Wild species in the middle of the city

Warsaw is the only European capital where lynx may be spotted within the city boundaries, while white-tailed eagles and black storks nest on the banks of the Vistula river.

Four years ago, the white-tailed eagle, which is immortalised on the Polish coat of arms, could be encountered mainly on the West-Pomeranian island of Wolin and in the Masurian Lake District. In the capital city, this species of birds was first spotted by Andrzej Krusiewicz, an ornithologist and veterinarian of international acclaim. But not many brave souls had the courage to venture into areas that the current Warsaw zoo director was exploring on his walks with falcons.

Rybitwa rzeczna Today, while strolling on the renovated Vistula river bank in Warsaw, you can spot from six to eight white-tailed eagles, black storks, terns, plovers and seagulls, and read about them on information boards. But before families with children started exploring the right bank of the Vistula river, it was one of the off-limits places, visited mainly by those looking for trouble. It was here that the homeless had their camps, and criminal groups operating in the 1990s hid inconvenient things. The right bank of the Vistula was as notorious as the Praga Północ district, today one of the most fashionable neighbourhoods of the capital.

Everything changed in 2011 with the launch of Life+ programme. It is the only urban project in Poland, and perhaps even in Europe, which sets out to recreate a natural breeding environment within the boundaries of a big city. The project, whose official name is “Protection of key bird species’ habitats in the Middle Vistula River Valley against intensive pressure of the Warsaw metropolitan area,” was co-financed by the EU. Its main aim was to restore breeding areas on the Vistula river for rare species of river birds, which sought refuge from civilisation and American self-sown plants. The latter ones, chiefly ash maples and acacias, expanded so fast that no place was left for birds to build their nests.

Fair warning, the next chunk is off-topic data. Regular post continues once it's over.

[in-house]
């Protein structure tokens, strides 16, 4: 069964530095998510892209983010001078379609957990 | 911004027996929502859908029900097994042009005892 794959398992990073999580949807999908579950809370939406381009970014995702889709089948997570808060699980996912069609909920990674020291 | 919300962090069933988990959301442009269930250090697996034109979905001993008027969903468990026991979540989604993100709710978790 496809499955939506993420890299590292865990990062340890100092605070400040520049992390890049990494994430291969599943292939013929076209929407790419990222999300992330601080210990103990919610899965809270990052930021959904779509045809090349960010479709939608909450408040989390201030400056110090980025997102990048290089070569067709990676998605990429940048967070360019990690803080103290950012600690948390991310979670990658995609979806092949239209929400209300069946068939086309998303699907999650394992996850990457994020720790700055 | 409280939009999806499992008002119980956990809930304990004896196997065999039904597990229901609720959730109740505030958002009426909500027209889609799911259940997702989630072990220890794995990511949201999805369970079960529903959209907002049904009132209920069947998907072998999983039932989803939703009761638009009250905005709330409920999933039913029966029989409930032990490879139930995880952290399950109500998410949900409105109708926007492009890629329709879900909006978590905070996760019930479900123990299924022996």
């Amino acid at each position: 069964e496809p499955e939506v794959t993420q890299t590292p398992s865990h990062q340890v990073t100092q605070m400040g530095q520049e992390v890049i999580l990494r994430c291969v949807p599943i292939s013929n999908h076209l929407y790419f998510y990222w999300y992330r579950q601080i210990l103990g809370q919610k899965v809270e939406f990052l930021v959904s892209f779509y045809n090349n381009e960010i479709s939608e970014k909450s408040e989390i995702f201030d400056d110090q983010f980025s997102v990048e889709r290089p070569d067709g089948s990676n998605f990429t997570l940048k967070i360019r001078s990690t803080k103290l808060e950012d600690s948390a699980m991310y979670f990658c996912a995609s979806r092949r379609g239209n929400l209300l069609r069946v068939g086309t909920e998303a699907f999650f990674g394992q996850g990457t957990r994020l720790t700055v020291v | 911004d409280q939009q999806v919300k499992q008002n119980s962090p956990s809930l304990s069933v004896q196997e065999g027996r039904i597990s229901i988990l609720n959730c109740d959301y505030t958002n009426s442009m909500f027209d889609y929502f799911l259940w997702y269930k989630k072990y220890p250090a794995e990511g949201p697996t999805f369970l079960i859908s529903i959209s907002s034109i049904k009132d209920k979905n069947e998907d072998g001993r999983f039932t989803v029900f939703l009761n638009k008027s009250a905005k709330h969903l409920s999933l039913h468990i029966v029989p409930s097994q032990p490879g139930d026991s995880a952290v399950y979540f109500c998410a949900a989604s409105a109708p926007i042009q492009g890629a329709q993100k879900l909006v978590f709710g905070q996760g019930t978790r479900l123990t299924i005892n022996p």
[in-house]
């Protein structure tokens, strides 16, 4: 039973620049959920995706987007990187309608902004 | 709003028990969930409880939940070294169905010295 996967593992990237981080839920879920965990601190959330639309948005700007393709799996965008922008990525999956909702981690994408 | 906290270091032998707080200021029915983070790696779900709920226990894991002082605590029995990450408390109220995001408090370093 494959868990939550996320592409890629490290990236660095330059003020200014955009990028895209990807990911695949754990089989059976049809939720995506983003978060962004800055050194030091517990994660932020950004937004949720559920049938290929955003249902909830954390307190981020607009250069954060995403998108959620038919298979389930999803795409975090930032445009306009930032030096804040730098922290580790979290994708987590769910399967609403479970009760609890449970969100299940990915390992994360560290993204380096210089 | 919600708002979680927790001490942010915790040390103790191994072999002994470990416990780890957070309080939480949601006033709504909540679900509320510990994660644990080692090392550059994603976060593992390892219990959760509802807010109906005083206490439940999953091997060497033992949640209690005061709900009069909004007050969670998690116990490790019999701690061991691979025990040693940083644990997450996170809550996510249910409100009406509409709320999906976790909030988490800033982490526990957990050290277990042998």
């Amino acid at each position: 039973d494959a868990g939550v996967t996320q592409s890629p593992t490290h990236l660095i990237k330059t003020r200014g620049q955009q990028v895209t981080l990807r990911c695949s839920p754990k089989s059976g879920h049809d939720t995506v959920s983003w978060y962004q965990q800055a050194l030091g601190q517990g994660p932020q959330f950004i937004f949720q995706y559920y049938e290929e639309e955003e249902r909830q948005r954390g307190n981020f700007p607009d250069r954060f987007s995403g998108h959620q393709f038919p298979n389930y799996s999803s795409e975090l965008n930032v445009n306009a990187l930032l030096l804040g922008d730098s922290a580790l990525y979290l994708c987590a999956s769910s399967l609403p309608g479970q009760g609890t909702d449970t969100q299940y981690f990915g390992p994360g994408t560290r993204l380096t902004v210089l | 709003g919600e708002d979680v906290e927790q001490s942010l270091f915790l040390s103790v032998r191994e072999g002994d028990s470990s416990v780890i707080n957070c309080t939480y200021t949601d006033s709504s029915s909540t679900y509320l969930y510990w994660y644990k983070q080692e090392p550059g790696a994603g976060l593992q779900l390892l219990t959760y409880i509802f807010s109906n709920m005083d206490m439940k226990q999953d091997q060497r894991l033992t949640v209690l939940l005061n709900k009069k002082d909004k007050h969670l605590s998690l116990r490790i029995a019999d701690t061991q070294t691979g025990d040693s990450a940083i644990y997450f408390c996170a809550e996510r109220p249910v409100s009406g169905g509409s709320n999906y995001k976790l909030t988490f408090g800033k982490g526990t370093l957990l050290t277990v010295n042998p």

The most beautiful city beach in the world

Thanks to a project of Warsaw authorities, interest in the Vistula river is greater now than at any moment in the last two decades. It is entertainment that has attracted people to the river. In the middle of last decade, crowds would descend on alternative clubs in the Powiśle district, which were then supplanted by luxurious apartment houses. The clubs moved towards the river, giving rise first to wild city beaches and then to more and more cafes. In the summer, it is easy to confuse Warsaw’s riverbanks with those in Berlin. In March 2013, National Geographic named them one of the most beautiful city beaches in the world, alongside Sydney, Cape Town, Vancouver, Paris and Brighton.

According to Michał Olszewski, the vice-mayor of Warsaw responsible for modernisation and revitalisation of the river bank, what proved key to making the Vistula more attractive was the cleaning up of beaches, and the creation a water tram service and bicycle paths that are part of the Vistula Bike Trail.

Today, just like years before, you can lie in a deck chair on a Vistula beach, and go to Serock at the weekend or marvel at the Warsaw panorama from a water tram that plies the route between Czerniaków Headland and the Poniatowski Bridge.

“Birds weaving wicker nests and laying eggs on the sand, such as terns and plovers, returned to the Vistula area once the banks and islands in the middle of the stream had been cleared of bushes. Also, goats and sheep were brought to graze there to make sure grass was the right length. For the first time in thirty years attempts had been made to tidy up the green area, and this has caused little terns to reappear on the river within the city’s administrative borders. To prey on small fish the birds need warm and shallow water. Today about 50 percent of the species’ population lives along the Vistula,” says Dr Kruszewicz, who was asked by Warsaw City Hall to coordinate the project.  

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Thanks to this programme, the cleaning up of the riverbank flora had nothing to do with pernicious interference in nature. For example, rotting stubs were placed in the cleaned up area, offering a natural habitat for insects that the birds feed on.

Municipal authorities are doing all they can to keep the Life+ programme up and running. A Vistula embankment revitalisation project (spread over several years) should help with this. “The programme made it possible to put the river back on Warsaw’s map, and it taught Warsaw residents to respect wilderness and watch it,” says Dr Kruszewicz. He points out that Warsaw is home to a number of other animals – otters, beavers, lynx, moose, roe deer, and even wolves, which stray into town from the Kampinos Forest. “This makes Warsaw unique in Europe,” he stresses.